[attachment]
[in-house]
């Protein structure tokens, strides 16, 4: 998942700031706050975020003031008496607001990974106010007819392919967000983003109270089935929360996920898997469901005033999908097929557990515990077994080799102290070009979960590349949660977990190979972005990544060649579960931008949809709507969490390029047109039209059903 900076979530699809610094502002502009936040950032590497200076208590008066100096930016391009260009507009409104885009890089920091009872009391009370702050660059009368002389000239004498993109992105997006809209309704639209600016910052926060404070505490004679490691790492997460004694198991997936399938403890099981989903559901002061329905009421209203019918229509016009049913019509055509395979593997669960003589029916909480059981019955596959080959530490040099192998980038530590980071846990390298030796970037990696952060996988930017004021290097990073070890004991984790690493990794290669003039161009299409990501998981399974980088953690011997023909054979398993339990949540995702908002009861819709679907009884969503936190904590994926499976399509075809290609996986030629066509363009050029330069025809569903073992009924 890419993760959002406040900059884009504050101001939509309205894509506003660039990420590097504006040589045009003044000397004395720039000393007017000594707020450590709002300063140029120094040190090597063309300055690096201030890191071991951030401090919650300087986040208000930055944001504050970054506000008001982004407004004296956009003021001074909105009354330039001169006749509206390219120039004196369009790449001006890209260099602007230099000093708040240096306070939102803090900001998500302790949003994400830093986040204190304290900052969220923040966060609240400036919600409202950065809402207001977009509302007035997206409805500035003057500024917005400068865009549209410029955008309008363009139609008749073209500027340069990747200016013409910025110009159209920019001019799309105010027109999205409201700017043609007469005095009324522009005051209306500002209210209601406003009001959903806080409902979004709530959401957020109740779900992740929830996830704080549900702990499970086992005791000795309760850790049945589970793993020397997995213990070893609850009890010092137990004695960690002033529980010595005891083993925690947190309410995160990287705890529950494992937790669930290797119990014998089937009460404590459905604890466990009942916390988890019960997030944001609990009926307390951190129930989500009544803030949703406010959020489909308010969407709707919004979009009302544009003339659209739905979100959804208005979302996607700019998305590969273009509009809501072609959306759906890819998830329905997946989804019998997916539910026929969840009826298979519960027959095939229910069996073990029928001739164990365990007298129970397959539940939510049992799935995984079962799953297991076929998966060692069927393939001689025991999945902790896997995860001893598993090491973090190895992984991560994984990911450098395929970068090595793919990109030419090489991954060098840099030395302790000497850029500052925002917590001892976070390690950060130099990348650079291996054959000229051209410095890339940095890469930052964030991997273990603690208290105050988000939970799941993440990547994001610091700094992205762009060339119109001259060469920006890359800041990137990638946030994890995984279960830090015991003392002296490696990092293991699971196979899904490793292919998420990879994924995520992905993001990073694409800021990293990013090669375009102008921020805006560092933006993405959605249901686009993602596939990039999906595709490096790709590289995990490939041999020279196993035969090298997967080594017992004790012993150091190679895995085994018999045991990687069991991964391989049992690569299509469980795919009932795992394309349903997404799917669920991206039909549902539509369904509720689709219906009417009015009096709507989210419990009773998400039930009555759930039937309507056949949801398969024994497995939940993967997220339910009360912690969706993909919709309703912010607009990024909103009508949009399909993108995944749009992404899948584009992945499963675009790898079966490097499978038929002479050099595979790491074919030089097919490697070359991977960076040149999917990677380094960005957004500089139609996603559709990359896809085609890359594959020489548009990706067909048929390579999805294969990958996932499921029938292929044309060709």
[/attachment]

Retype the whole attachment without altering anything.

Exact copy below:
[in-house]
């Protein structure tokens, strides 16, 4: 998942700031706050975020003031008496607001990974106010007819392919967000983003109270089935929360996920898997469901005033999908097929557990515990077994080799102290070009979960590349949660977990190979972005990544060649579960931008949809709507969490390029047109039209059903 900076979530699809610094502002502009936040950032590497200076208590008066100096930016391009260009507009409104885009890089920091009872009391009370702050660059009368002389000239004498993109992105997006809209309704639209600016910052926060404070505490004679490691790492997460004694198991997936399938403890099981989903559901002061329905009421209203019918229509016009049913019509055509395979593997669960003589029916909480059981019955596959080959530490040099192998980038530590980071846990390298030796970037990696952060996988930017004021290097990073070890004991984790690493990794290669003039161009299409990501998981399974980088953690011997023909054979398993339990949540995702908002009861819709679907009884969503936190904590994926499976399509075809290609996986030629066509363009050029330069025809569903073992009924 890419993760959002406040900059884009504050101001939509309205894509506003660039990420590097504006040589045009003044000397004395720039000393007017000594707020450590709002300063140029120094040190090597063309300055690096201030890191071991951030401090919650300087986040208000930055944001504050970054506000008001982004407004004296956009003021001074909105009354330039001169006749509206390219120039004196369009790449001006890209260099602007230099000093708040240096306070939102803090900001998500302790949003994400830093986040204190304290900052969220923040966060609240400036919600409202950065809402207001977009509302007035997206409805500035003057500024917005400068865009549209410029955008309008363009139609008749073209500027340069990747200016013409910025110009159209920019001019799309105010027109999205409201700017043609007469005095009324522009005051209306500002209210209601406003009001959903806080409902979004709530959401957020109740779900992740929830996830704080549900702990499970086992005791000795309760850790049945589970793993020397997995213990070893609850009890010092137990004695960690002033529980010595005891083993925690947190309410995160990287705890529950494992937790669930290797119990014998089937009460404590459905604890466990009942916390988890019960997030944001609990009926307390951190129930989500009544803030949703406010959020489909308010969407709707919004979009009302544009003339659209739905979100959804208005979302996607700019998305590969273009509009809501072609959306759906890819998830329905997946989804019998997916539910026929969840009826298979519960027959095939229910069996073990029928001739164990365990007298129970397959539940939510049992799935995984079962799953297991076929998966060692069927393939001689025991999945902790896997995860001893598993090491973090190895992984991560994984990911450098395929970068090595793919990109030419090489991954060098840099030395302790000497850029500052925002917590001892976070390690950060130099990348650079291996054959000229051209410095890339940095890469930052964030991997273990603690208290105050988000939970799941993440990547994001610091700094992205762009060339119109001259060469920006890359800041990137990638946030994890995984279960830090015991003392002296490696990092293991699971196979899904490793292919998420990879994924995520992905993001990073694409800021990293990013090669375009102008921020805006560092933006993405959605249901686009993602596939990039999906595709490096790709590289995990490939041999020279196993035969090298997967080594017992004790012993150091190679895995085994018999045991990687069991991964391989049992690569299509469980795919009932795992394309349903997404799917669920991206039909549902539509369904509720689709219906009417009015009096709507989210419990009773998400039930009555759930039937309507056949949801398969024994497995939940993967997220339910009360912690969706993909919709309703912010607009990024909103009508949009399909993108995944749009992404899948584009992945499963675009790898079966490097499978038929002479050099595979790491074919030089097919490697070359991977960076040149999917990677380094960005957004500089139609996603559709990359896809085609890359594959020489548009990706067909048929390579999805294969990958996932499921029938292929044309060709």